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End of cloning

How many generations of cloned animals can be created?

By Yanai Ofran

The excitement caused by the birth of Dolly, the first cloned sheep, included, among other things, horror scripts about a world of cloned, identical creatures that would return and clone themselves again and again, until they filled the earth. But an experiment whose results were published two weeks ago in the journal "Nature" reveals a surprising feature of duplicated creatures. The experimenters tried to re-clone cloned mice. Despite great efforts, they were unable to create a lineage of more than six generations of mice that were cloned from each other. The cloned mice look completely normal; So what prevents the seventh clone? An answer to this question is not only important for those who deal with cloning, it may also provide an answer to the question of why we age.

Cloning is basically creating an identical twin. Almost every cell in the body contains the complete genome - the collection of all genes. In the cloning process, a cell of some animal is taken, and the entire genome is extracted from it. This genome is inserted into a fertilized egg that is about to start developing into an embryo. The embryo that will develop from this egg will have the same genetic characteristics as those of the person who donated the genome. Like identical twins, which are two creatures with the same genetic load, two cloned creatures also have the same genetic load, except that they are not the same age.

Why were huge sums invested in the development of this technology? The motivations were mainly agricultural and medical. Some hoped, for example, that it would be possible to clone the best dairy cow in the world, and create huge herds of super-cows.

In the medical field, the main hope is in the field of transplants. In order to transplant organs, one usually has to wait for a donor who has been affected by a disaster, and convince the grieving family to donate their organs. So the organs are transplanted in patients who always have a genetic load different from that of the donor. There is a great danger of rejection of the transplant, and the transplant recipient must always be subjected to dangerous immunosuppression.
The researchers hope that eventually, through the refinement of cloning technologies, it will be possible to grow a copy of their heart for every person. Such technology will avoid the need to look for a donor, not to mention the fact that such a step will not be rejected by the body. It is a new and young copy of the damaged heart.

young? This question has been debated. Some have claimed that the body cells of cloned beings "remember" the true age of the cell from which they evolved, therefore cloned beings are always older than their true age.

How can the cells "remember" the age of the person from whom they were replicated? The prevailing theory blames the telomeres. The telomeres are the ends of the chromosomes, on which the genes are located. According to this theory, every time a cell divides its telomeres shorten. The shortening of the telomeres, it is claimed, is one of the main causes of aging. When the telomeres are too short, the cell can no longer divide. When the chromosomes are removed from a cell and transferred to a fertilized egg, the length of the telomeres corresponds to the age of the animal from which the genes were taken. Therefore, in order to calculate the age of the body cells of the cloned creature, you actually have to count the time that has passed since the original "parent" was born.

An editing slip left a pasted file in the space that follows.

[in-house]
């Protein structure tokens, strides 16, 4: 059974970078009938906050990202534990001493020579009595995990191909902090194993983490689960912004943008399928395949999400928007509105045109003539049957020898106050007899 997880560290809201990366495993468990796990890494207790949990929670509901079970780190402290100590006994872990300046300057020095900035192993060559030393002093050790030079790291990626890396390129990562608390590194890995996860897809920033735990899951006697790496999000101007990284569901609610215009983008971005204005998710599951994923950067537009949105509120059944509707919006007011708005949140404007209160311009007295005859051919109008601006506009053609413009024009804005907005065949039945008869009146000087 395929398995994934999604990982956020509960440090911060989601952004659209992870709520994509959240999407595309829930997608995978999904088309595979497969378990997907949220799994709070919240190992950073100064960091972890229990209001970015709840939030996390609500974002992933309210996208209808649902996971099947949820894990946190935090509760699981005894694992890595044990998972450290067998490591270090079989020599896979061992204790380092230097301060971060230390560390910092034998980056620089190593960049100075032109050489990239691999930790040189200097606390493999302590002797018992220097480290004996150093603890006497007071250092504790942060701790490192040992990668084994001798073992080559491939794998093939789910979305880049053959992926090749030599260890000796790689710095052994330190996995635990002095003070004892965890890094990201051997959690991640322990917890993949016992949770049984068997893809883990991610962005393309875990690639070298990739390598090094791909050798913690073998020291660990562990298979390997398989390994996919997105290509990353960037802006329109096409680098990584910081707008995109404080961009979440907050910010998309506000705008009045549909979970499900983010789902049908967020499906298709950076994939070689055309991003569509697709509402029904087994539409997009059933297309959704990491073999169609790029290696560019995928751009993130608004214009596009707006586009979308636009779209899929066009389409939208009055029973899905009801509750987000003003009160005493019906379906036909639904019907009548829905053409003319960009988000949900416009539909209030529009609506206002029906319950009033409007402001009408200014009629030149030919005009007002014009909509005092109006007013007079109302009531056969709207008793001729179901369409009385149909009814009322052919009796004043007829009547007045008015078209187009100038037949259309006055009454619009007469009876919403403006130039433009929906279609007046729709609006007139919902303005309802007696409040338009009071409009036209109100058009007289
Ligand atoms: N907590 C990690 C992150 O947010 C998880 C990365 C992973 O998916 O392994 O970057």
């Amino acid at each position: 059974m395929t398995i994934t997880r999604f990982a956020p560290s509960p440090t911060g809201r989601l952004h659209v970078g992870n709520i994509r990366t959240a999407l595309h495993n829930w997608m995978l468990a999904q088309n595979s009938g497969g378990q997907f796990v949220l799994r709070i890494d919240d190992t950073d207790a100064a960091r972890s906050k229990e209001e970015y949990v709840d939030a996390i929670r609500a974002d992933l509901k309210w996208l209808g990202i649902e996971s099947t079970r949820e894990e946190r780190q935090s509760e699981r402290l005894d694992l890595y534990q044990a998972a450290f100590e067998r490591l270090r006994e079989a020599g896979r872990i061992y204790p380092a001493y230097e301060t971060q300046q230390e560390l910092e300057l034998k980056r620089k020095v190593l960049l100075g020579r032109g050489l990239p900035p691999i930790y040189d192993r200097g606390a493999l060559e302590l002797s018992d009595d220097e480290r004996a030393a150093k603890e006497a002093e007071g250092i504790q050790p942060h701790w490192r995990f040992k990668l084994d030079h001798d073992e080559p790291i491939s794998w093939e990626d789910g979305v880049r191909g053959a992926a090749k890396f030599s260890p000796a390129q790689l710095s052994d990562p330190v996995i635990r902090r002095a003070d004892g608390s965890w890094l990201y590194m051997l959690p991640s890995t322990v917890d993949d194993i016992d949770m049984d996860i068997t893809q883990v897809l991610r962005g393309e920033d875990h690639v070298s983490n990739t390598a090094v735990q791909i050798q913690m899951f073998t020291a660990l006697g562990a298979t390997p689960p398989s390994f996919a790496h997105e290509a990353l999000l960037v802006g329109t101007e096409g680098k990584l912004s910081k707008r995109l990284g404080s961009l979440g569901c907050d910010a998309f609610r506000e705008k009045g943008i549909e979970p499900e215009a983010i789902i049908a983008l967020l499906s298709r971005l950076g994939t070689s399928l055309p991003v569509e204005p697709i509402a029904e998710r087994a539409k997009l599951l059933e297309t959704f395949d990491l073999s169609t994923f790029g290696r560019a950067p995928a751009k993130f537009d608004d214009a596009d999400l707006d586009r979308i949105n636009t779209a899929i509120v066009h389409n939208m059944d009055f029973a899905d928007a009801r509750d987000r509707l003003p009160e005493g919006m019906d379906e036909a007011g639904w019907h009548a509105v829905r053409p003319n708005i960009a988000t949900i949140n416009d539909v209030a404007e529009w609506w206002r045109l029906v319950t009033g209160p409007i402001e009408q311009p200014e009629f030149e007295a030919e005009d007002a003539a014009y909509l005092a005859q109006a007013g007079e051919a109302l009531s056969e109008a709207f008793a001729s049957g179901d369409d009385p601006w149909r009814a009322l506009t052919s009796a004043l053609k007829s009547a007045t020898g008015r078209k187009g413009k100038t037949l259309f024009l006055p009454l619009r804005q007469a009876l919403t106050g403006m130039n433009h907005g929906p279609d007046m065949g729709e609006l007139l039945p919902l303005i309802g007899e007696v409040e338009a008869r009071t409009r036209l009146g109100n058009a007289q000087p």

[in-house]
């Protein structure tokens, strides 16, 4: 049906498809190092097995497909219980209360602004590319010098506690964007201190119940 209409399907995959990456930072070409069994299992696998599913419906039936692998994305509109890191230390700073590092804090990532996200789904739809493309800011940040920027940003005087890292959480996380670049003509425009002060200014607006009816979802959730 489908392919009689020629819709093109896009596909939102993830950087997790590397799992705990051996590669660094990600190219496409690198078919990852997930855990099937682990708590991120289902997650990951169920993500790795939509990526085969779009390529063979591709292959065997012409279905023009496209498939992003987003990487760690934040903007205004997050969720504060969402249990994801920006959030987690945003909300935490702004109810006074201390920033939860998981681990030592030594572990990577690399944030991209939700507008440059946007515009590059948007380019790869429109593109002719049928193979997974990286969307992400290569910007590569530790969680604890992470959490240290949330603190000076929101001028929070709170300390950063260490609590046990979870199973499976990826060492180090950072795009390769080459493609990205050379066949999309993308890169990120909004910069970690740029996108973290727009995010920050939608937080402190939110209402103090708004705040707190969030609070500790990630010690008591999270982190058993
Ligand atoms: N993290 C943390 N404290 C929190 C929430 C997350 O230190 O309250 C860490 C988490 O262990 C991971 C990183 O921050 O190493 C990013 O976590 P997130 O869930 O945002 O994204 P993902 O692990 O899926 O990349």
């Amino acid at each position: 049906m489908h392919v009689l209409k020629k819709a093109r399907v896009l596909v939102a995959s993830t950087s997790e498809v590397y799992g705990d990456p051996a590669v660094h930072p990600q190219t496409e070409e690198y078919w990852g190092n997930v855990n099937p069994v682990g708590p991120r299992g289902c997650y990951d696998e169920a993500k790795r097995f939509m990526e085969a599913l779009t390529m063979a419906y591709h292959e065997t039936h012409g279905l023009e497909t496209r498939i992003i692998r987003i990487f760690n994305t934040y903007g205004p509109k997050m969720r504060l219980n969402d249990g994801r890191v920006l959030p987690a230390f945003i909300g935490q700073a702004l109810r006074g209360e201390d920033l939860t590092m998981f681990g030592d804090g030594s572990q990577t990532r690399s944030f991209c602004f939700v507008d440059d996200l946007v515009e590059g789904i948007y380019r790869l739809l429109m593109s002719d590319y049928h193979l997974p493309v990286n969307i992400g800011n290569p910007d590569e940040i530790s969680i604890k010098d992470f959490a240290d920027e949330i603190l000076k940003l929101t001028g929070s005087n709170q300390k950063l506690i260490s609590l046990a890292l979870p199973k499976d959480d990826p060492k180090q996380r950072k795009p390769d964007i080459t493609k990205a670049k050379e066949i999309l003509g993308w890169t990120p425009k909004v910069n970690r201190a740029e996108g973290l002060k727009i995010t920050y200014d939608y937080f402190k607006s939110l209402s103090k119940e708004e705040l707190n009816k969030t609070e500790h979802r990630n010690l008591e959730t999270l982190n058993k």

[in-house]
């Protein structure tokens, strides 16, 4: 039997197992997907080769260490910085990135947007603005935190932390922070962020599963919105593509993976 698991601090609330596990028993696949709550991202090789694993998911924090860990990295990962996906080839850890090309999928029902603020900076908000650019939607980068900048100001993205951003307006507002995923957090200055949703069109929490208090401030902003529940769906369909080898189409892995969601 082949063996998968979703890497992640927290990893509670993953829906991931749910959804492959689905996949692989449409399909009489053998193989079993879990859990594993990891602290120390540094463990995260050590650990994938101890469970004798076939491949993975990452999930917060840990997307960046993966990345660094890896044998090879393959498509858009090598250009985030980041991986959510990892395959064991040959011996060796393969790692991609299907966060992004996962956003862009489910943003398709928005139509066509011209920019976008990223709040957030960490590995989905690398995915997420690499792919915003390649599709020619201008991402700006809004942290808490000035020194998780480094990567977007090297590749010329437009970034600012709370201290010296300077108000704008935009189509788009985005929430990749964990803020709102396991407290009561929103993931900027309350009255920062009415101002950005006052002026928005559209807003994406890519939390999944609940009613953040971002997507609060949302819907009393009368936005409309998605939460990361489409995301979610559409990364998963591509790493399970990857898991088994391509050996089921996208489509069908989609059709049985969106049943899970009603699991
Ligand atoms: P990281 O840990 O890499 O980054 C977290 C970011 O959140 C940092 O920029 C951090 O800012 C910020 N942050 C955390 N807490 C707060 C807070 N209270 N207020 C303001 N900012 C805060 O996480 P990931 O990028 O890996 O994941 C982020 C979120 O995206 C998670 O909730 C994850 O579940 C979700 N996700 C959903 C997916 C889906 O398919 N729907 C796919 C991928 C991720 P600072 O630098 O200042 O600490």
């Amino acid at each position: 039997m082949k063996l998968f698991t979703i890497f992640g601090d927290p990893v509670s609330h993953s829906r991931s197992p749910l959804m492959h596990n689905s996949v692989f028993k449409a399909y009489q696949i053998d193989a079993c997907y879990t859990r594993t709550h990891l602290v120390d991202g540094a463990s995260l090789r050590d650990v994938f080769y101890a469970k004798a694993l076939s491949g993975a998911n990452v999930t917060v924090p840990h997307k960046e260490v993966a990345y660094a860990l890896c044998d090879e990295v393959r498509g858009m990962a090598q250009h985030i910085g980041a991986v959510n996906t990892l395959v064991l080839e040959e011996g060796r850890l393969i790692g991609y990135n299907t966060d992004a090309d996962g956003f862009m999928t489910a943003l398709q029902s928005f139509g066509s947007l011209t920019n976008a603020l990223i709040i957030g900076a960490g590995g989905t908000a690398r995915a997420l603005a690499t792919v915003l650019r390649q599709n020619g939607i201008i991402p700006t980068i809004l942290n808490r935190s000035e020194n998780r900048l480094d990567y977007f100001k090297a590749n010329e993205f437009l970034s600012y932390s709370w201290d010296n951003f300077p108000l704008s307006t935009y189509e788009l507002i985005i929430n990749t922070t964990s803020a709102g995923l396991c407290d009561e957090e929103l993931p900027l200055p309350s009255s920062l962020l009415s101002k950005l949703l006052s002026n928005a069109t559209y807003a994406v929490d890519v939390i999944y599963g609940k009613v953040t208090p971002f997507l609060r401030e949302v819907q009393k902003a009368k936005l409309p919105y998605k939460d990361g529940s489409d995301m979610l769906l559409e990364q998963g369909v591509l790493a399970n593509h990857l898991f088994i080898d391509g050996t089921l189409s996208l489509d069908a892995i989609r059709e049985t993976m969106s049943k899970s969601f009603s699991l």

The new study attempted to test these claims. The researchers, led by Truhiko Wakayama from the University of Honolulu and Rockefeller University in New York, tried to repeatedly clone the same mouse. From each cloned mouse they took many hundreds of cells, extracted the genome from them, and tried to insert it into fertilized eggs. The success rate of the technology today is around two percent - that is, about two percent of the eggs that undergo this treatment do eventually become embryos.

These were also Wakayama's success rates in the first generation. But surprisingly, with each generation the percentage of success decreased. In one of the lineages, already in the fifth generation, the cloning attempts failed, despite many hundreds of attempts. In another lineage, the researchers succeeded after hundreds of attempts in creating one mouse in the sixth generation of the lineage. Disappointingly, this mouse was eaten by the mouse that gave birth to it before it was even a day old. This cannibalism decimated the lineage, and once again the researchers were unable to renew it.

What caused these failures? All attempts to find a convincing explanation came to naught. The researchers were of course quick to check the length of the telomeres in each generation of the cloned lineages. The findings were surprising. Not only were the telomeres not shorter than expected according to the telomeres theory, but in some cases they were even slightly longer. In any case, the length of the telomeres was always within the normal range compared to non-cloned mice of the same age.

If everything is so normal, why can't the researchers clone these mice? No one has an answer yet, but it seems that such an answer would be very helpful not only in realizing the dream of those huge herds of super cows, but also in understanding the causes of old age.
{Appeared in Haaretz newspaper, 3/10/2000{

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